Sally Rooney Archive
Books by Sally Rooney, Anat Levit, and Daniel Sloss show us how to triumph over tension in relationships: rather than be at war with each other’s pet peeves, lovers share the pain—and perhaps a laugh—when admitting that love is anything but simple.
Sally Rooney’s talent lies in her ability to capture millennial existentialism and dread while almost simultaneously soothing it—the experience of finding one’s own anxieties articulated so precisely on the page feels like a balm.
Wordless acts of love that help alleviate pain, the intensity of conversations that build relationships, the depth of feelings that complicate them—Rooney makes it clear that such meaningful silences aren’t captured by the texts, emails, and messages in digital communication.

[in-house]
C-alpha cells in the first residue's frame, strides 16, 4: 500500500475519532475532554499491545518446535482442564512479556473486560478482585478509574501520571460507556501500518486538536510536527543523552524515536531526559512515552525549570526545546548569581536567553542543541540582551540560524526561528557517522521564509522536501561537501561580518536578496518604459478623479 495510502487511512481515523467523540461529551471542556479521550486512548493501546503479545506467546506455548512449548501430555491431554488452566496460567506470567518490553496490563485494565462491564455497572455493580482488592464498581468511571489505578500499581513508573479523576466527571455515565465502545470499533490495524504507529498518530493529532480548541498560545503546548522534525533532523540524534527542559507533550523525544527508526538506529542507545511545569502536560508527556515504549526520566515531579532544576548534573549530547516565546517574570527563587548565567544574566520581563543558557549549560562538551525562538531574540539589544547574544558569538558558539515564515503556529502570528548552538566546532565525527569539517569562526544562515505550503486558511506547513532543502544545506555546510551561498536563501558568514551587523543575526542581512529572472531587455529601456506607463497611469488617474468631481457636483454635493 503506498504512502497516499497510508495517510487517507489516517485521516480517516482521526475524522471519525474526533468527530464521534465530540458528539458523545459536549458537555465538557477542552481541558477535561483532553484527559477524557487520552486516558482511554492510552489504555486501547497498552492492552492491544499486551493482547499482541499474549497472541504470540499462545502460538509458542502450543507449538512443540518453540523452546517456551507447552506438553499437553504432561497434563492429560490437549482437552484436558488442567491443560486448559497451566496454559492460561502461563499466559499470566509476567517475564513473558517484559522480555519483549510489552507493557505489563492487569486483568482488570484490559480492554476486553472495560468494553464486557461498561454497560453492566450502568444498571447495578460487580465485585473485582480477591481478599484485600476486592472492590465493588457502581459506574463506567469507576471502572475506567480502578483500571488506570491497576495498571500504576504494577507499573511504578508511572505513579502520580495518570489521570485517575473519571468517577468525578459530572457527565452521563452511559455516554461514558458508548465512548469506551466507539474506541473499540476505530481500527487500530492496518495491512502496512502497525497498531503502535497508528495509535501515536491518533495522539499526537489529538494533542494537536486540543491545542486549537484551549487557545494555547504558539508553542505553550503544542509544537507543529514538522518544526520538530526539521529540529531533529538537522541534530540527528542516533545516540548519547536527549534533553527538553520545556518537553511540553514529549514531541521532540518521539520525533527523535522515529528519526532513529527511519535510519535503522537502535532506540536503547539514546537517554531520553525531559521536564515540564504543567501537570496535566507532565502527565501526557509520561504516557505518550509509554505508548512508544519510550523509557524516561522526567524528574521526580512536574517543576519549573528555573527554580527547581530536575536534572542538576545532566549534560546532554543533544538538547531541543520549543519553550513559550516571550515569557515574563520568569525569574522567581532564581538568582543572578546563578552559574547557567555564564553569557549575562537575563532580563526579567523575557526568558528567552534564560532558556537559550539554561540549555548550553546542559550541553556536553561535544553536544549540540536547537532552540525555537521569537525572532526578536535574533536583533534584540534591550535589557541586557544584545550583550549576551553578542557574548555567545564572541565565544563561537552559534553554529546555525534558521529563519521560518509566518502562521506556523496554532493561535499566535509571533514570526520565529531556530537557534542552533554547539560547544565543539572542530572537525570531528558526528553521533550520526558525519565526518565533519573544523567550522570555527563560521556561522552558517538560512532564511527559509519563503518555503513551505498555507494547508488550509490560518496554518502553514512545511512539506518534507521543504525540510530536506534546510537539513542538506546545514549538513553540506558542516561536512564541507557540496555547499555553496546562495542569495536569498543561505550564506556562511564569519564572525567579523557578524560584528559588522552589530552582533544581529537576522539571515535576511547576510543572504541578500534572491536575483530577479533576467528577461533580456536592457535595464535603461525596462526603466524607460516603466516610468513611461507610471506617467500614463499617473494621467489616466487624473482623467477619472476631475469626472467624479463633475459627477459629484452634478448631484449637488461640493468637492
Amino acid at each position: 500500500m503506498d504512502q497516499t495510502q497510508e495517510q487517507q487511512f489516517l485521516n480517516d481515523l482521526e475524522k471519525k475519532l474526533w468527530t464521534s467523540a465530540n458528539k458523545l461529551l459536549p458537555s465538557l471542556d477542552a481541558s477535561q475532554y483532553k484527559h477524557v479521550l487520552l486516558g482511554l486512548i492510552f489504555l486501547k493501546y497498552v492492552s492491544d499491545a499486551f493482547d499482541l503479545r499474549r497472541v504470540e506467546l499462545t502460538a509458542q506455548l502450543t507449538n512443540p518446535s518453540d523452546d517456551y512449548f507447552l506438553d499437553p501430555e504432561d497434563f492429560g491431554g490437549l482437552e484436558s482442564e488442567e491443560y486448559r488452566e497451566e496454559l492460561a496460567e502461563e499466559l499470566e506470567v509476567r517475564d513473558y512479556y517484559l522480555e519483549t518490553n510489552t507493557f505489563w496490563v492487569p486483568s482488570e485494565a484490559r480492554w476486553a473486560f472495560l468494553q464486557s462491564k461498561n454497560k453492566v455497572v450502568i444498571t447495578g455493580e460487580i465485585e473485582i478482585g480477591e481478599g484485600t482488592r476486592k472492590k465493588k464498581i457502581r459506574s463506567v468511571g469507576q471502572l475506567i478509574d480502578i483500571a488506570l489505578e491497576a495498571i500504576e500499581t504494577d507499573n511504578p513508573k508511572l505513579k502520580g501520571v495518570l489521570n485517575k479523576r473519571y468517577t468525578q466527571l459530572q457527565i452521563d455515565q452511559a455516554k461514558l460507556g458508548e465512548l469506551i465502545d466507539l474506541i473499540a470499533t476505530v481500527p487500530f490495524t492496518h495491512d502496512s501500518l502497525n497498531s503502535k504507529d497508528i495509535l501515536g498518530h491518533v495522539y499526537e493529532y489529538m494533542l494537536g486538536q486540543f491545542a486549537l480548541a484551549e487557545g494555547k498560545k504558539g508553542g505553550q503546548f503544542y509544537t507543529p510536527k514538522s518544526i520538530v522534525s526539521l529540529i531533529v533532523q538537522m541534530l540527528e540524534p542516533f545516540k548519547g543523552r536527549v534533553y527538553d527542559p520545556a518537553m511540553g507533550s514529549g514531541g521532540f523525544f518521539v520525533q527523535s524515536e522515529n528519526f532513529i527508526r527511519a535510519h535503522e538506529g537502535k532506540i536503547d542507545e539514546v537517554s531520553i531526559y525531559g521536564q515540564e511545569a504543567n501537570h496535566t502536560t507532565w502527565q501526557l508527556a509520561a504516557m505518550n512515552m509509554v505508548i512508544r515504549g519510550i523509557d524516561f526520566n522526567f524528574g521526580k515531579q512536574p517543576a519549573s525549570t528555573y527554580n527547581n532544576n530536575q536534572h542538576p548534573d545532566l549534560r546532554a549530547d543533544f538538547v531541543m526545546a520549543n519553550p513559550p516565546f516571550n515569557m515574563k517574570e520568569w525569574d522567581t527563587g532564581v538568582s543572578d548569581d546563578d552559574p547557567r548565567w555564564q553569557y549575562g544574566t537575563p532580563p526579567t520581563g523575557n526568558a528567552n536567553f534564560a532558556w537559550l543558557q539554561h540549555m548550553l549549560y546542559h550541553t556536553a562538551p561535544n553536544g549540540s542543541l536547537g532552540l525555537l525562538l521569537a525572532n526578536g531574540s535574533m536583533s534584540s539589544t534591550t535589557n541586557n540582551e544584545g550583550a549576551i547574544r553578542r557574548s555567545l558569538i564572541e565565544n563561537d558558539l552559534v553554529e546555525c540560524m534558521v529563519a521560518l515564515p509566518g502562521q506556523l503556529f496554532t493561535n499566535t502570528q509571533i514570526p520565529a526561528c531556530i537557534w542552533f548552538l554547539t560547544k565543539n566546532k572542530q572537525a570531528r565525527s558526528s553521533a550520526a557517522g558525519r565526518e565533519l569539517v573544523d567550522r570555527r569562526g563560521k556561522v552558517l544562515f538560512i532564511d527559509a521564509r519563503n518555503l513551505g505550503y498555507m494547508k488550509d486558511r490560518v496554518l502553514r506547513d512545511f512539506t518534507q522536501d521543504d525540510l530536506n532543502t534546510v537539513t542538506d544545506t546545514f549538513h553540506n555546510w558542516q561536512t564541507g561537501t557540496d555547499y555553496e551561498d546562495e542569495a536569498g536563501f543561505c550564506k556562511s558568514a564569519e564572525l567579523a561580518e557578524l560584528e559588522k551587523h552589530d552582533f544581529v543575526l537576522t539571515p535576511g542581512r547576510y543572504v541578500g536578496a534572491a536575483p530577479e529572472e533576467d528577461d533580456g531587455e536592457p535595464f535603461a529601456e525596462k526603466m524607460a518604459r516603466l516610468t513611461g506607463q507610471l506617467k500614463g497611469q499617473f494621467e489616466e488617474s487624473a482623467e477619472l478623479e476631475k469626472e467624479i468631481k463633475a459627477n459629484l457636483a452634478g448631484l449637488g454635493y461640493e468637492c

Hotels by nature are spaces of temporary, transitory, and hard-to-classify encounters. Setting a story in a hotel frees characters to have discussions they might otherwise not have, to do things they might otherwise refrain from doing.
As a teenager, I suffered long bouts of gazing into the mirror. Time fell away and I went into a kind of deliberate stupor. I thought if I stared long enough, I might forget who I was looking at, and—for a moment—see myself as others saw me.